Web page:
Just imagine if Larsen had been able to force the draw in Games 2 or 4 of his match with Fischer, simply to slow Fischer's momentum.

Apr-22-16  waustad: How many of the youngsters will continue to play as they get older?
Apr-22-16  waustad: This tournament includes the #2 and #3 female U14 players in the world.
Apr-23-16  Caissanist: Melekhina is trying to continue playing at this level while also competing for a partnership at a top New York law firm. This is basically impossible, as her result so far confirms. The only thing surprising about it to me is that she was able to get a winning position against Krush.
Apr-23-16  suenteus po 147: The post-round 8 interview with Irina Krush was not what I expected. Krush was frankly displeased with her performance, both in the game and during the event so far. She was very unforgiving and even berated herself for not sealing the win against one of the tournament co-leaders. I suppose as the only GM in the field she feels enormous pressure to outperform everyone, though GM Ashley did try to highlight she's been playing strong chess (+3 after eight rounds being nothing to dismiss lightly). Krush wasn't having it. She does have a chance to turn things around. Her last three rounds give her games against Yu, Yip, and Paikidze. Yu and Yip *should* be excellent opportunities for Krush to push hard for wins, though both young ladies have shown great talent and a killer instinct in the tournament, which might be dangerous. Krush also has the chance to take down one of the tournament co-leaders, though that game must be the toughest she has left.
Apr-23-16  suenteus po 147: As Shahade just mentioned, there's remarkable symmetry in the standings between the women's and men's championships. 1st has 7/9, 2nd had 6.5, and there are two tied for third with 6, including the reigning champion in both standings (Krush and Nakamura).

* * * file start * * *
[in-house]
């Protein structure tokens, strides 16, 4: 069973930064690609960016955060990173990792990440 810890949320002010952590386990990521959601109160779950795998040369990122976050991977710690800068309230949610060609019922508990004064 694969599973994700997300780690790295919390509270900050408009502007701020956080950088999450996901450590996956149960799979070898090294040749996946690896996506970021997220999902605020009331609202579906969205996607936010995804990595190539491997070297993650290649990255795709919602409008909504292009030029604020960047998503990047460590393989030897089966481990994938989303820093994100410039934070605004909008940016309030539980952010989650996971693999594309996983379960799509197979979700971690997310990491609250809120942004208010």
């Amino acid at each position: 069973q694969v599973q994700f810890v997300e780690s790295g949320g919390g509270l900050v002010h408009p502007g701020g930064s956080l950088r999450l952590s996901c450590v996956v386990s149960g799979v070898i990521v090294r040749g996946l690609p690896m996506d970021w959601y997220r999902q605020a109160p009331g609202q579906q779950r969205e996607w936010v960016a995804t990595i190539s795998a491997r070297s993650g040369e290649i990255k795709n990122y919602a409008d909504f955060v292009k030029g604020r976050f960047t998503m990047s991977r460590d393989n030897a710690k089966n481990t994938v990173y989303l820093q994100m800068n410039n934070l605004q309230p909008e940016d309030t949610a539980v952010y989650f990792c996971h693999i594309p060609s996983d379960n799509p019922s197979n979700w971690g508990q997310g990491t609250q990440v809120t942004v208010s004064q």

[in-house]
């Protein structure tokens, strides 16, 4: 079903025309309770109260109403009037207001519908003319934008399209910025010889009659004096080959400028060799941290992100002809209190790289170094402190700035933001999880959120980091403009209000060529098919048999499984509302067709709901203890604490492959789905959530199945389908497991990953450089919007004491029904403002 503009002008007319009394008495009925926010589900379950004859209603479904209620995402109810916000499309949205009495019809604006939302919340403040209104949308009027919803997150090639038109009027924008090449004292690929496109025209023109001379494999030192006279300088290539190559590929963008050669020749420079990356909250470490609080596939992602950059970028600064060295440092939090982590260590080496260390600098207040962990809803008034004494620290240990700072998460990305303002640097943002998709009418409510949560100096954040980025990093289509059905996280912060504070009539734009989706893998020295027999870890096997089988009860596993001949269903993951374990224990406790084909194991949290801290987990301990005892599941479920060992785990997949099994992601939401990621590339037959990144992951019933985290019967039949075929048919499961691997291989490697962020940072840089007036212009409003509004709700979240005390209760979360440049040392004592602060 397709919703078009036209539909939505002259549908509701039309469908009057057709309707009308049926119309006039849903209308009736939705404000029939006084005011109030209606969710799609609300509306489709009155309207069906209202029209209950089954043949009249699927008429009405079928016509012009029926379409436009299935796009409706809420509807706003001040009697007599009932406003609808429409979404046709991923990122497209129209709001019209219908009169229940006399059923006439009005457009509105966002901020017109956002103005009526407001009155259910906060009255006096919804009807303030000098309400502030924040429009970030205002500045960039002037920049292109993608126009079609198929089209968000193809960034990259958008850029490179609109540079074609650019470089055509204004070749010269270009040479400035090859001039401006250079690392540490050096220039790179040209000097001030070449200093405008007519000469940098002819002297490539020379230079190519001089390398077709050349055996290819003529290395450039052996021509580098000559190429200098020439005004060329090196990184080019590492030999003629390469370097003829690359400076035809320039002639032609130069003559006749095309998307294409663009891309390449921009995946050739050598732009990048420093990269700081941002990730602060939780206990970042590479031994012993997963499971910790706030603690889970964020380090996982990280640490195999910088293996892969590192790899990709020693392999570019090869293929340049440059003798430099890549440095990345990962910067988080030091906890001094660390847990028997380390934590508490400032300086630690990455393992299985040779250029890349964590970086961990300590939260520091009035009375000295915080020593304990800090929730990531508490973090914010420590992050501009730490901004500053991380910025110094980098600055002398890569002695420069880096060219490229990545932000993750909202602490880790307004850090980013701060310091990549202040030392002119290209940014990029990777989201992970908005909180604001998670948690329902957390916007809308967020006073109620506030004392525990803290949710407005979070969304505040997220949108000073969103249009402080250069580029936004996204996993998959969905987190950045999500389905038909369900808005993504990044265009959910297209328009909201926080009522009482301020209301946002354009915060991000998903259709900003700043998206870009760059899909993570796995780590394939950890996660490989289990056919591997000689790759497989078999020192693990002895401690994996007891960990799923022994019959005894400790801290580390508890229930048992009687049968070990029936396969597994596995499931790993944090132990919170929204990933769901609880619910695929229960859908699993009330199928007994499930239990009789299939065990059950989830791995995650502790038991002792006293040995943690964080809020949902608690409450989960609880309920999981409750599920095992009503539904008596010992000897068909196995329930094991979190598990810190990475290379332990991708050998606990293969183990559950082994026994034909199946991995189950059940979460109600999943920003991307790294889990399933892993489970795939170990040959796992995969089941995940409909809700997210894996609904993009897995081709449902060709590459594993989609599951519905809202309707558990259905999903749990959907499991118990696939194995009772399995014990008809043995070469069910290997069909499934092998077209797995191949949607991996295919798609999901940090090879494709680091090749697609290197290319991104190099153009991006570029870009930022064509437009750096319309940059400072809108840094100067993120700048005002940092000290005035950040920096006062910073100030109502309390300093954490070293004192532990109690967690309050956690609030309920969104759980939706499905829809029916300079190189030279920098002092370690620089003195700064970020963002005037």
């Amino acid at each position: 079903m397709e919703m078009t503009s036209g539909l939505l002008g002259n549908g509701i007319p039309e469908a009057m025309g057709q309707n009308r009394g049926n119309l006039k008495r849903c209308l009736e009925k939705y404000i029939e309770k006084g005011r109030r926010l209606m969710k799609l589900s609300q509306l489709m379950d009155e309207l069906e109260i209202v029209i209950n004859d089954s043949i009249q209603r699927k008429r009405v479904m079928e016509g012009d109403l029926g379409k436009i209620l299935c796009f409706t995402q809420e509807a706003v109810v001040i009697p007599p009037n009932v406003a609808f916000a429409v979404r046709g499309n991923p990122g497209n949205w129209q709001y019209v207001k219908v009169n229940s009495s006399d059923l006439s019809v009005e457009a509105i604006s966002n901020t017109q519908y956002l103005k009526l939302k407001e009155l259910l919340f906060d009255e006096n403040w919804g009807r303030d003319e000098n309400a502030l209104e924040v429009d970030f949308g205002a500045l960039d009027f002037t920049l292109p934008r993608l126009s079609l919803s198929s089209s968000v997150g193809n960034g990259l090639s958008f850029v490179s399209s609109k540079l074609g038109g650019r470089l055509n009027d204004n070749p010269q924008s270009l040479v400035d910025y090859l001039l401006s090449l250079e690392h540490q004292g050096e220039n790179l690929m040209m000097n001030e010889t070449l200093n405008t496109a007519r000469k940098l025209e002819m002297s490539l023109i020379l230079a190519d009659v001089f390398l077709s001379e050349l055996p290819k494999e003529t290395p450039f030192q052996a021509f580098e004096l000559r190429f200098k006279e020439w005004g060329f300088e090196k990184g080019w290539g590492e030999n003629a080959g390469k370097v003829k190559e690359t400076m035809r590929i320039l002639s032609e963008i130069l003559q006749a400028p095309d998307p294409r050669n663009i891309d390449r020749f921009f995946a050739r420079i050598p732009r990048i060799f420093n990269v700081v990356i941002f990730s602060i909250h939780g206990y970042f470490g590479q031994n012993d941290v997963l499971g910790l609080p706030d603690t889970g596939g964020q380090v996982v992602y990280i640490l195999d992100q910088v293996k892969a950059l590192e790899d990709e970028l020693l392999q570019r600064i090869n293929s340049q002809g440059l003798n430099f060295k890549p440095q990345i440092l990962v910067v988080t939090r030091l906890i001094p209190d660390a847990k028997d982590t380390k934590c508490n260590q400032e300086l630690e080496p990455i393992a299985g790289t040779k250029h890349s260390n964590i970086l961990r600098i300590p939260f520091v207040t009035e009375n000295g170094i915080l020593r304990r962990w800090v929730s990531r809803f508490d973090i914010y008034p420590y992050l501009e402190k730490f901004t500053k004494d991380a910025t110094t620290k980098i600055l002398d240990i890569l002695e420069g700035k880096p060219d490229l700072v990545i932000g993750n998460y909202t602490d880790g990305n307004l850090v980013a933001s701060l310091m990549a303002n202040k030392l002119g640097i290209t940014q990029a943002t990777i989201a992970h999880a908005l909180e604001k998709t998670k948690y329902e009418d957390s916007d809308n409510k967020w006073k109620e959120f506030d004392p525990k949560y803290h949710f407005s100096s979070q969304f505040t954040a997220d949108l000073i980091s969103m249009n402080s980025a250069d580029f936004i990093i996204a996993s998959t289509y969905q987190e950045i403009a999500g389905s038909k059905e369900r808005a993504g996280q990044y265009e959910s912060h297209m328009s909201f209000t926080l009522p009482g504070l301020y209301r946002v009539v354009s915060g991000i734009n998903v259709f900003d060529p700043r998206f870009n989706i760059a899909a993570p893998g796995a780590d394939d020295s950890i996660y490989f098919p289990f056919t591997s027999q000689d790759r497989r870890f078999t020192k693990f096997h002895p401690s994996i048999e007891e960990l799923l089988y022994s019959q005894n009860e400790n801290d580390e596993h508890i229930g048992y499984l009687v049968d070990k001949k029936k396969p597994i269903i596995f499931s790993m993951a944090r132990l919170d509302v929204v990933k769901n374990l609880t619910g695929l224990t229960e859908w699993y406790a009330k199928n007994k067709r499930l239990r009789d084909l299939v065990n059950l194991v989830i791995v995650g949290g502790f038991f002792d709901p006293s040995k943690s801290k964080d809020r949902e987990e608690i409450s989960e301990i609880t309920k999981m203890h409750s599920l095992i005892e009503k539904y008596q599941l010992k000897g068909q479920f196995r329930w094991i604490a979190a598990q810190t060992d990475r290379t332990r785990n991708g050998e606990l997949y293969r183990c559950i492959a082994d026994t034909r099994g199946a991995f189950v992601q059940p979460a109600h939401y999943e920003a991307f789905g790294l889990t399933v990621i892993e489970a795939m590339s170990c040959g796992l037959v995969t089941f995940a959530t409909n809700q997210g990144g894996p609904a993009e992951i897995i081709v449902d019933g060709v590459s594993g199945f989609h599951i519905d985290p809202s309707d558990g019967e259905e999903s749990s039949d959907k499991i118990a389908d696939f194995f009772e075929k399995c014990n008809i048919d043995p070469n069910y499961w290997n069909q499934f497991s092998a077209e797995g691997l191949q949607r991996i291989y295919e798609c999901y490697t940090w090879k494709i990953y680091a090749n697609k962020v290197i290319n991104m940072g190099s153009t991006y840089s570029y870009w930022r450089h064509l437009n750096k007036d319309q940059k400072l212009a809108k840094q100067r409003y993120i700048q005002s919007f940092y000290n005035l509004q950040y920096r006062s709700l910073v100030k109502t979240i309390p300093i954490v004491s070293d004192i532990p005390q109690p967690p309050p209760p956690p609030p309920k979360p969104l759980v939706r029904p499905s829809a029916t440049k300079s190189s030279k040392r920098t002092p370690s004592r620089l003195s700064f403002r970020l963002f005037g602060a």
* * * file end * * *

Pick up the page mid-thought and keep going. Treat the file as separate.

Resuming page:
Apr-24-16  notyetagm: <Caissanist: Melekhina is trying to continue playing at this level while also competing for a partnership at a top New York law firm. This is basically impossible, as her result so far confirms.>

Yep, making partner means you are working 16+ hours every day.

Apr-24-16  notyetagm: Damn, yesterday Anna Zatonskih dropped her queen against Tatev (A Zatonskih vs T Abrahamyan, 2016) and today she dropped a rook against Yu.

Looks like she needs to spend less time on openings and more time on the tactical trainers.

Apr-25-16  notyetagm: Tatev going down on the Black side of the Najdorf while Nazi is winning.
Apr-25-16
Premium Chessgames Member
  perfidious: The young Ashritha Eswaran has struck a critical blow from the middle of the crosstable in the final round with a win over Abrahamyan.
Apr-25-16  notyetagm: Looks like Nazi is going to be the new champion.
Apr-26-16  beenthere240: Krush has appeared to have run out of gas. Alas
Apr-26-16  notyetagm: <beenthere240: Krush has appeared to have run out of gas. Alas>

Great win for Nazi. She was the only undefeated player.

Apr-27-16  HSOL: Regarding Melekhina's sub-par performance: The notion that you can't be competitive, which here I would say is performing about 2300, while having worked very long hours outside chess for several months I just don't buy. That Melekhina can't do it, being a 2300 player at her best*, is perfectly understandable though.

* While 2300 being far better than I'll ever be, it is still nowhere near good enough to make a decent living as a professional chess player.